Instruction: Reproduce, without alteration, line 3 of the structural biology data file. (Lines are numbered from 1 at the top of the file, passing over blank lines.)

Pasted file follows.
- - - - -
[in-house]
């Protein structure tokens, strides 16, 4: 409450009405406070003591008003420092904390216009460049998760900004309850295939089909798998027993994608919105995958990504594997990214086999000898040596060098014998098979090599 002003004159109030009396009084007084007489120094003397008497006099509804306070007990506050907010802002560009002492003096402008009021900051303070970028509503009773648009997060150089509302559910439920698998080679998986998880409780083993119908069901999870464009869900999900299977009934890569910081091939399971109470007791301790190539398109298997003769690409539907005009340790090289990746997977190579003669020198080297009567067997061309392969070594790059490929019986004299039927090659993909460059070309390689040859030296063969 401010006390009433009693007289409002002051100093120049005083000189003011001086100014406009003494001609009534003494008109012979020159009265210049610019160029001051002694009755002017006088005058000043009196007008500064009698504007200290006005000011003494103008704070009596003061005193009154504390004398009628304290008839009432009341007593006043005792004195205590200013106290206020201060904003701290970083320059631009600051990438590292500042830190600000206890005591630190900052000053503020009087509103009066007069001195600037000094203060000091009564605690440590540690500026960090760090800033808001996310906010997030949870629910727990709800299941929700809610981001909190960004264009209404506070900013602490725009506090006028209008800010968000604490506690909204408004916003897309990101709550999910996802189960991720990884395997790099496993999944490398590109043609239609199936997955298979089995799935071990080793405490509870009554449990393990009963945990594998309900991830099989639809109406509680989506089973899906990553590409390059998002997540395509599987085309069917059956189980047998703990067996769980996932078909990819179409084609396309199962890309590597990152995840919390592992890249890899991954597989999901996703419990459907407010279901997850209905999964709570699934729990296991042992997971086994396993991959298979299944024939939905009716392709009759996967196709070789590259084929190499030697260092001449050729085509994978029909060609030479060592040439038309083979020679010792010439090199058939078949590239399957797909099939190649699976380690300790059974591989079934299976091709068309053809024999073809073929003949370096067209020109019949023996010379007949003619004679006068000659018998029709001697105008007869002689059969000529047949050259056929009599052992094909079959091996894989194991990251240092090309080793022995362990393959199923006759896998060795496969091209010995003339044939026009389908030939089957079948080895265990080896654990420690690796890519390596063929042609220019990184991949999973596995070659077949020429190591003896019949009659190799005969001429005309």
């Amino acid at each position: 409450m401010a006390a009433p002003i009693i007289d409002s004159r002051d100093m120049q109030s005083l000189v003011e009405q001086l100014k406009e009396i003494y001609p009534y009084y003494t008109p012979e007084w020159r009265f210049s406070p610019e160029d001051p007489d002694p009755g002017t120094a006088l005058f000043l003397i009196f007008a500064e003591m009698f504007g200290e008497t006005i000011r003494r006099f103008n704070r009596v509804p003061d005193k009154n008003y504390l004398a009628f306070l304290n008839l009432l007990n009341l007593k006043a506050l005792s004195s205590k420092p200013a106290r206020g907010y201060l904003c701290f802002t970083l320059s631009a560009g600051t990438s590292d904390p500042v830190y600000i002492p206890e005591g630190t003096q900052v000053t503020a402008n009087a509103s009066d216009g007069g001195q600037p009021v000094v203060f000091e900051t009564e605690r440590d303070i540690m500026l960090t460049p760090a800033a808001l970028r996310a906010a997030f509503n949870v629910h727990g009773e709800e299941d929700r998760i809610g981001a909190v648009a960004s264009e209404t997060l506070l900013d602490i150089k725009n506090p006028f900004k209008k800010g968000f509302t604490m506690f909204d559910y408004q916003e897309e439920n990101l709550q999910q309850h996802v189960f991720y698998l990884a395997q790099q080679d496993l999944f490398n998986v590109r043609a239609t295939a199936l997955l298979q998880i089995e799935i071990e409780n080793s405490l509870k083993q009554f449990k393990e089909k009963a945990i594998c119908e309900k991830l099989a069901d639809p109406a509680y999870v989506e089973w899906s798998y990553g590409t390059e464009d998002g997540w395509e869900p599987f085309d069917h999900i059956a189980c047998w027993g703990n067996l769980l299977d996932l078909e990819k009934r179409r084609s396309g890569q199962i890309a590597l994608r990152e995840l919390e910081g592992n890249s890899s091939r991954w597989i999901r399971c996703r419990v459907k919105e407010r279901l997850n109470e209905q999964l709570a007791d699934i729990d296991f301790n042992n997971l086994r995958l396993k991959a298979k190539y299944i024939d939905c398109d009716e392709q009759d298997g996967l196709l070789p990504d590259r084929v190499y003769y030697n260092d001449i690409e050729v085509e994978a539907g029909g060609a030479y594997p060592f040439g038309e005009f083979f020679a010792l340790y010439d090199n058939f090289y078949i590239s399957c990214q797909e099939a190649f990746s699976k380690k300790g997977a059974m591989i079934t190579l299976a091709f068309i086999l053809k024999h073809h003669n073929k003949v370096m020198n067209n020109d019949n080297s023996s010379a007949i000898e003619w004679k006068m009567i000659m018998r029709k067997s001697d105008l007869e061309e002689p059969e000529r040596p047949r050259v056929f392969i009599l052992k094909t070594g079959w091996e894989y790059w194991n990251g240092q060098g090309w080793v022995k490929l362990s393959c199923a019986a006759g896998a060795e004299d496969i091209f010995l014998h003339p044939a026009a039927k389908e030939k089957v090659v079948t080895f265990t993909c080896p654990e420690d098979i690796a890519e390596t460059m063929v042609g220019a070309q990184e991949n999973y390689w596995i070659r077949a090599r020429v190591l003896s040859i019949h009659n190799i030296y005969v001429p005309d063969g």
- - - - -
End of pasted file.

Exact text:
């Amino acid at each position: 409450m401010a006390a009433p002003i009693i007289d409002s004159r002051d100093m120049q109030s005083l000189v003011e009405q001086l100014k406009e009396i003494y001609p009534y009084y003494t008109p012979e007084w020159r009265f210049s406070p610019e160029d001051p007489d002694p009755g002017t120094a006088l005058f000043l003397i009196f007008a500064e003591m009698f504007g200290e008497t006005i000011r003494r006099f103008n704070r009596v509804p003061d005193k009154n008003y504390l004398a009628f306070l304290n008839l009432l007990n009341l007593k006043a506050l005792s004195s205590k420092p200013a106290r206020g907010y201060l904003c701290f802002t970083l320059s631009a560009g600051t990438s590292d904390p500042v830190y600000i002492p206890e005591g630190t003096q900052v000053t503020a402008n009087a509103s009066d216009g007069g001195q600037p009021v000094v203060f000091e900051t009564e605690r440590d303070i540690m500026l960090t460049p760090a800033a808001l970028r996310a906010a997030f509503n949870v629910h727990g009773e709800e299941d929700r998760i809610g981001a909190v648009a960004s264009e209404t997060l506070l900013d602490i150089k725009n506090p006028f900004k209008k800010g968000f509302t604490m506690f909204d559910y408004q916003e897309e439920n990101l709550q999910q309850h996802v189960f991720y698998l990884a395997q790099q080679d496993l999944f490398n998986v590109r043609a239609t295939a199936l997955l298979q998880i089995e799935i071990e409780n080793s405490l509870k083993q009554f449990k393990e089909k009963a945990i594998c119908e309900k991830l099989a069901d639809p109406a509680y999870v989506e089973w899906s798998y990553g590409t390059e464009d998002g997540w395509e869900p599987f085309d069917h999900i059956a189980c047998w027993g703990n067996l769980l299977d996932l078909e990819k009934r179409r084609s396309g890569q199962i890309a590597l994608r990152e995840l919390e910081g592992n890249s890899s091939r991954w597989i999901r399971c996703r419990v459907k919105e407010r279901l997850n109470e209905q999964l709570a007791d699934i729990d296991f301790n042992n997971l086994r995958l396993k991959a298979k190539y299944i024939d939905c398109d009716e392709q009759d298997g996967l196709l070789p990504d590259r084929v190499y003769y030697n260092d001449i690409e050729v085509e994978a539907g029909g060609a030479y594997p060592f040439g038309e005009f083979f020679a010792l340790y010439d090199n058939f090289y078949i590239s399957c990214q797909e099939a190649f990746s699976k380690k300790g997977a059974m591989i079934t190579l299976a091709f068309i086999l053809k024999h073809h003669n073929k003949v370096m020198n067209n020109d019949n080297s023996s010379a007949i000898e003619w004679k006068m009567i000659m018998r029709k067997s001697d105008l007869e061309e002689p059969e000529r040596p047949r050259v056929f392969i009599l052992k094909t070594g079959w091996e894989y790059w194991n990251g240092q060098g090309w080793v022995k490929l362990s393959c199923a019986a006759g896998a060795e004299d496969i091209f010995l014998h003339p044939a026009a039927k389908e030939k089957v090659v079948t080895f265990t993909c080896p654990e420690d098979i690796a890519e390596t460059m063929v042609g220019a070309q990184e991949n999973y390689w596995i070659r077949a090599r020429v190591l003896s040859i019949h009659n190799i030296y005969v001429p005309d063969g």